Yes, these changes would clearly be welcomed but forgive the cynicism; just how effective will these changes be? I want to be positive and I would like to think they will be very effective. But we all know, we’ve all heard the stories, and many of us have experienced it for ourselves, police action, police effectiveness, is not what was!
Landlord-tenant issues, even those bordering on the criminal, are invariably treated as civil matters, something the police are not generally interested in. As the police will tell you, they have a strict hierarchy of priorities: terrorism, knife and gun crime, sexual offending, domestic abuse and safeguarding vulnerable people from predatory behaviour.
I’m afraid that things like house breaking, vehicle theft and landlord-tenant issues (unless they involve violence) come way down on this list, and as the police constantly tell us themselves, as they claim, they just don’t have the resources.
Speed up the court system
“We will seek to halve the delay between a private landlords serving notice for anti-social behaviour and eviction and broaden the disruptive and harmful activities that can lead to eviction. We will also provide a clear expectation previous anti-social behaviour offenders are de-prioritised for social housing,” says the Plan.
But we all know, again, our slimed down county court system is overwhelmed, still recovering from the Covid pandemic backlog, generally it can take more than six months to evict a tenant, and that’s using Section 21, which is to be abolished.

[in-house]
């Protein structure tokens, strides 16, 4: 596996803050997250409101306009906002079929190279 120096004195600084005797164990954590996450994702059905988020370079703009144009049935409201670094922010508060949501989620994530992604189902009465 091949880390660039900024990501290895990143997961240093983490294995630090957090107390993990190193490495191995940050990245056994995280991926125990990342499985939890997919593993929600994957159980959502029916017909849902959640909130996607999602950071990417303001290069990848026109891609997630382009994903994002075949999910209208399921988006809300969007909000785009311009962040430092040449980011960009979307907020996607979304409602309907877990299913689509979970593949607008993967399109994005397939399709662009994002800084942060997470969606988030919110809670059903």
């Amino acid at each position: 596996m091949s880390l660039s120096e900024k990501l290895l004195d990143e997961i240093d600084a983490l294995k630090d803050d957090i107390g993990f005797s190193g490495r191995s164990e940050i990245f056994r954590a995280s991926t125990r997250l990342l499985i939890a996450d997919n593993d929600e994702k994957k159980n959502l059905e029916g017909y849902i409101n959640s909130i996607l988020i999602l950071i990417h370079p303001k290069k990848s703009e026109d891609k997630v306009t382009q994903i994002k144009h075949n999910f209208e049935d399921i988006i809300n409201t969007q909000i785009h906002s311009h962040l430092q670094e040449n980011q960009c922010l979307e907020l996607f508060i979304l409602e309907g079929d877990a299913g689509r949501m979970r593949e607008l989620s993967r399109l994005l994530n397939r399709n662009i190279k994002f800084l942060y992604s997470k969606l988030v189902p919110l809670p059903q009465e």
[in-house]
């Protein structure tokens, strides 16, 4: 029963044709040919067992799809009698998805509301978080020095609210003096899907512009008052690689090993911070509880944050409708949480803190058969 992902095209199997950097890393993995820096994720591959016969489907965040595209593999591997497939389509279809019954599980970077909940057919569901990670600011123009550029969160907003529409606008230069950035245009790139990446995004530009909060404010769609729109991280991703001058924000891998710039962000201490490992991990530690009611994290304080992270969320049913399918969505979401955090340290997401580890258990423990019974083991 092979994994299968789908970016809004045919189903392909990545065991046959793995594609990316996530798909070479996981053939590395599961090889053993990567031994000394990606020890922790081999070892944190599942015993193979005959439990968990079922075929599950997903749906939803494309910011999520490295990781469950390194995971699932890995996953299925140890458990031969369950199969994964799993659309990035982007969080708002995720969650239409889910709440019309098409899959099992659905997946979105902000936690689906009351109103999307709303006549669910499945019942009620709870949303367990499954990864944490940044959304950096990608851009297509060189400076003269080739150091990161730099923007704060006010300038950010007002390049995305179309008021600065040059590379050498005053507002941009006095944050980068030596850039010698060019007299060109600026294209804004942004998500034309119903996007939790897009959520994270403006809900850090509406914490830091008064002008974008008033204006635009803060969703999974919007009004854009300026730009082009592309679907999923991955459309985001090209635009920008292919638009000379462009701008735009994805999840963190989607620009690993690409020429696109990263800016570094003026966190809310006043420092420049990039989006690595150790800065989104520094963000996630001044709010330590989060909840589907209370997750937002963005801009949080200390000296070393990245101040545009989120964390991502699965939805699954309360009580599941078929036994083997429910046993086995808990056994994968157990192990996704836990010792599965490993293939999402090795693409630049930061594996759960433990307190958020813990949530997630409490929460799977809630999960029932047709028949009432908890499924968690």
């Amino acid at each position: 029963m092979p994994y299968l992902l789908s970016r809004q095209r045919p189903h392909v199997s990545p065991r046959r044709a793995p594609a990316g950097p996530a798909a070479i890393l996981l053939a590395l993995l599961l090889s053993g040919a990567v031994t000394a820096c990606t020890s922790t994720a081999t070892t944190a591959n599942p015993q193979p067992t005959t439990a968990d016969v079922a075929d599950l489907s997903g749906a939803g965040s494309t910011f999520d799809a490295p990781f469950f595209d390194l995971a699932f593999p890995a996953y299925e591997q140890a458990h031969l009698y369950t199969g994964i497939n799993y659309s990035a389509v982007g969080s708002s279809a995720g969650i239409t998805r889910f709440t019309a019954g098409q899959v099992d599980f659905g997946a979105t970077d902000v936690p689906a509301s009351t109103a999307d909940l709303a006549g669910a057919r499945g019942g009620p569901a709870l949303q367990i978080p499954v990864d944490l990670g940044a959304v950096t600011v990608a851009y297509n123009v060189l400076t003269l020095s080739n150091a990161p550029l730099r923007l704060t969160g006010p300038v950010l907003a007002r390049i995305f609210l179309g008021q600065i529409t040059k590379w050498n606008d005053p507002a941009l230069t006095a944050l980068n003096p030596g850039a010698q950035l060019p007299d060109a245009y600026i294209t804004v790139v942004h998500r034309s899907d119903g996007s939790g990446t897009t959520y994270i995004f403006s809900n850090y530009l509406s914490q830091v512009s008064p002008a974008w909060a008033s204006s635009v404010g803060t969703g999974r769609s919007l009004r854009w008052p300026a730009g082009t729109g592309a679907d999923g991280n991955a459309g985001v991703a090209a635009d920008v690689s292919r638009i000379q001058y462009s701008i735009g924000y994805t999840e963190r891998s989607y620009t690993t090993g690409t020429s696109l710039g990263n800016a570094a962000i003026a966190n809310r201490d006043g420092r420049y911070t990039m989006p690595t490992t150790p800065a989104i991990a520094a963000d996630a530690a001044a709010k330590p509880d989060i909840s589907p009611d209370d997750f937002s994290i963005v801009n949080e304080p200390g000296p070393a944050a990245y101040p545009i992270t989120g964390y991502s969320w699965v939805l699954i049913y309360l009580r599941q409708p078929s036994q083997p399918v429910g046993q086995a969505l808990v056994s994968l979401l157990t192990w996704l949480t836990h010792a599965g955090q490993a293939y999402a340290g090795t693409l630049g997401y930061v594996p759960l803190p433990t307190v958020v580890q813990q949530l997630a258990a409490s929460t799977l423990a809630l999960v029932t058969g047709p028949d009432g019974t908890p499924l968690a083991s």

Even a Parliament committee says that, “The Government risks undermining its own proposed tenancy reforms, include the banning of section 21 ‘no fault’ evictions, unless it fixes delays in the court system.”
This really does have the potential for the Government’s plans on rental reform to collapse into chaos!
A central pillar of Housing Secretary Michael Gove’s Renter’s Reform Bill is a plan to prevent unfair evictions. Without the Section 21 process this implies a test of fairness which involves a court hearing – a test of fairness in front of a county court judge, somewhat juxtaposing the Plan for speedy or summary evictions?
Who says its anti-social behaviour?
The Plan aims to speed up eviction times for perpetrators of anti-social behaviour but just how is this to be defined, surely this is open to wide wide interpretation. Will warnings be given first, if so how many, will the police really have the power to both enforce the law as well as meat out punishment?